Mandriva is certainly a rather unique company; it has also been the company for which I was privileged enough to work two times, one in 2003 as an intern for several months. Back then I used to handle the national resellers’network. The second time was ten years afterwards in 2012 and 2013, this time as a consultant helping them with their Open Source strategy and their marketing activities. One can see how this company is rather special for me. During my last “tenure” there I got to know what we now know to be the “last” team of Mandriva, its last incarnation as a company. Last week, we learned that the company has been liquidated, which essentially means not just that the company filed for bankruptcy, but that the company as such exists no more. Mandriva went several times (three times?) into bankruptcy, but was never obviously liquidated. At this stage I have no idea what became of the assets, nor its subsidiaries.
What I can say at this stage is that these news make me rather sad. It does not come as unexpected as the health of Mandriva as a corporate entity was never solid; I hoped in 2013 that it would recover. It seems I was wrong. I am sad because of the people who work(ed) there; many were good people, a few of them good friends of mine even. Most of them have been working round the clock to make Mandriva rise again from its ashes. The task seems to have been too difficult. While I was there it was obvious that while many opportunities were created, mastering the execution with the little resources there was often proved ill-fated. Nonetheless we – they tried. I would like to thank everyone, past and current employees from this company who tried really hard to make Mandriva the company that was true to the dreams of its founders. In a sense, Mandriva failed to make this dream a reality only in so far as it did not reach all the way to the success as a company. The dream behind the company, however, lives on elsewhere.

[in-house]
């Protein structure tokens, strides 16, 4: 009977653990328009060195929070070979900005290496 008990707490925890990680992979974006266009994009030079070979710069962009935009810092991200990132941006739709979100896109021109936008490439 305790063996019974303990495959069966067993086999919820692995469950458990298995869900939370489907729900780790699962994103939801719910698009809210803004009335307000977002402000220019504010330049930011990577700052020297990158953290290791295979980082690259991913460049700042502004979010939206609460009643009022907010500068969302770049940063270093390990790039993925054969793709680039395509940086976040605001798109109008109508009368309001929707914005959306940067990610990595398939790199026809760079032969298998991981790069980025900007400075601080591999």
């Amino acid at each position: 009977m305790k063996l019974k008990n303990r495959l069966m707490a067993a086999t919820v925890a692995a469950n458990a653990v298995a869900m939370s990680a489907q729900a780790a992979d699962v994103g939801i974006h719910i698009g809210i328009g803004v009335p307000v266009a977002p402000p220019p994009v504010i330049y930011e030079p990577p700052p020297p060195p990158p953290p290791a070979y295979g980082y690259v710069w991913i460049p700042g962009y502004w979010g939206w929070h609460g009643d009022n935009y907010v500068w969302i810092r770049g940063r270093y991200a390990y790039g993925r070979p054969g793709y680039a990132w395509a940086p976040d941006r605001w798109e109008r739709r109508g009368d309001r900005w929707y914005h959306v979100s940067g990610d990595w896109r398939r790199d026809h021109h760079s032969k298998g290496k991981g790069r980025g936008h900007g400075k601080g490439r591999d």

Mandriva’s dream was to create a Linux distribution anyone could use; a distribution that would be user-friendly, easy to manage, with great hardware support. Many readers would think of this description as fitting for Ubuntu, or Suse. They forget a major part of the history of Linux, a part that was written by Mandriva, née Mandrake Linux.
Today, Mandriva may have bit the dust for good, but its legacy lives on in direct line in two projects: Mageia and OpenMandriva. These are two rather different projects technically speaking, but if you ever get the chance, fire a live-cd from any of these two. Run it as a test on your computer. What you will see is the philosophy of Mandriva, the one that has existed since 1998; in this regard, I can safely state that Ubuntu has not really invented anything: but it *did get more things right and took advantages from more resources*. To this day I am proud to have been part of this adventure, in various capacities, and at two distinctively different periods of Mandriva. I am happy to have been able to help bootstrap the OpenMandriva project; and I’m happy to have seen the birth of the Mageia project, announced a few days before the LibreOffice project. In any case, there are great people running two great (albeit different) projects.
Mandriva is no more; its children live and have an exciting future ahead of them; we should know how to put this behind us and help prepare what could be the next big thing for software freedom. Good bye, Mandriva.